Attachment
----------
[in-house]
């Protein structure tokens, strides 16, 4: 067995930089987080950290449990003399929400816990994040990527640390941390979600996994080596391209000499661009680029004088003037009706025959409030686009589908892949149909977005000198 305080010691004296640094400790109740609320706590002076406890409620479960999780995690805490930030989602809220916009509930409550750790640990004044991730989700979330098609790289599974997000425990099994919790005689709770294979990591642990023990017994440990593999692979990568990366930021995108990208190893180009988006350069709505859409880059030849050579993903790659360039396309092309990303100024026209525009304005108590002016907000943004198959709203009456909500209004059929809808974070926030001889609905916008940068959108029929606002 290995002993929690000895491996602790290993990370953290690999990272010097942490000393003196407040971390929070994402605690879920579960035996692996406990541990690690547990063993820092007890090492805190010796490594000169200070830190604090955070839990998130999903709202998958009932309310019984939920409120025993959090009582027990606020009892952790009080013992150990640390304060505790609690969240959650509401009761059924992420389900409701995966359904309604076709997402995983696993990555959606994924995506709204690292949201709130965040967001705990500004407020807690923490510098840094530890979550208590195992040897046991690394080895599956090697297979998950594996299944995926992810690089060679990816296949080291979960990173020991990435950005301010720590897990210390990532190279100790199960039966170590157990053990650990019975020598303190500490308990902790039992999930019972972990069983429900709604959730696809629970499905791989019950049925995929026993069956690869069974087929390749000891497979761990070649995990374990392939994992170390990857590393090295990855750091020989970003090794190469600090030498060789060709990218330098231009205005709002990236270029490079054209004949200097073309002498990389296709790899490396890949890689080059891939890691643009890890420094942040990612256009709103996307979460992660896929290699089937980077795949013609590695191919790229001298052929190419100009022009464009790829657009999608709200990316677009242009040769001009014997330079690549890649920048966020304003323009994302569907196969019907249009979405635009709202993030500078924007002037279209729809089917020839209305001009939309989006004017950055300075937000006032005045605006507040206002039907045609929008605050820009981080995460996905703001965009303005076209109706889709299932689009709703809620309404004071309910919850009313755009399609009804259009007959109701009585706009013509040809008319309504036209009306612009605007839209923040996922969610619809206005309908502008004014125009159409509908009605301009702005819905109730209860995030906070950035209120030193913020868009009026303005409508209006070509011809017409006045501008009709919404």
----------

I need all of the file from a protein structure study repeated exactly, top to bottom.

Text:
[in-house]
């Protein structure tokens, strides 16, 4: 067995930089987080950290449990003399929400816990994040990527640390941390979600996994080596391209000499661009680029004088003037009706025959409030686009589908892949149909977005000198 305080010691004296640094400790109740609320706590002076406890409620479960999780995690805490930030989602809220916009509930409550750790640990004044991730989700979330098609790289599974997000425990099994919790005689709770294979990591642990023990017994440990593999692979990568990366930021995108990208190893180009988006350069709505859409880059030849050579993903790659360039396309092309990303100024026209525009304005108590002016907000943004198959709203009456909500209004059929809808974070926030001889609905916008940068959108029929606002 290995002993929690000895491996602790290993990370953290690999990272010097942490000393003196407040971390929070994402605690879920579960035996692996406990541990690690547990063993820092007890090492805190010796490594000169200070830190604090955070839990998130999903709202998958009932309310019984939920409120025993959090009582027990606020009892952790009080013992150990640390304060505790609690969240959650509401009761059924992420389900409701995966359904309604076709997402995983696993990555959606994924995506709204690292949201709130965040967001705990500004407020807690923490510098840094530890979550208590195992040897046991690394080895599956090697297979998950594996299944995926992810690089060679990816296949080291979960990173020991990435950005301010720590897990210390990532190279100790199960039966170590157990053990650990019975020598303190500490308990902790039992999930019972972990069983429900709604959730696809629970499905791989019950049925995929026993069956690869069974087929390749000891497979761990070649995990374990392939994992170390990857590393090295990855750091020989970003090794190469600090030498060789060709990218330098231009205005709002990236270029490079054209004949200097073309002498990389296709790899490396890949890689080059891939890691643009890890420094942040990612256009709103996307979460992660896929290699089937980077795949013609590695191919790229001298052929190419100009022009464009790829657009999608709200990316677009242009040769001009014997330079690549890649920048966020304003323009994302569907196969019907249009979405635009709202993030500078924007002037279209729809089917020839209305001009939309989006004017950055300075937000006032005045605006507040206002039907045609929008605050820009981080995460996905703001965009303005076209109706889709299932689009709703809620309404004071309910919850009313755009399609009804259009007959109701009585706009013509040809008319309504036209009306612009605007839209923040996922969610619809206005309908502008004014125009159409509908009605301009702005819905109730209860995030906070950035209120030193913020868009009026303005409508209006070509011809017409006045501008009709919404």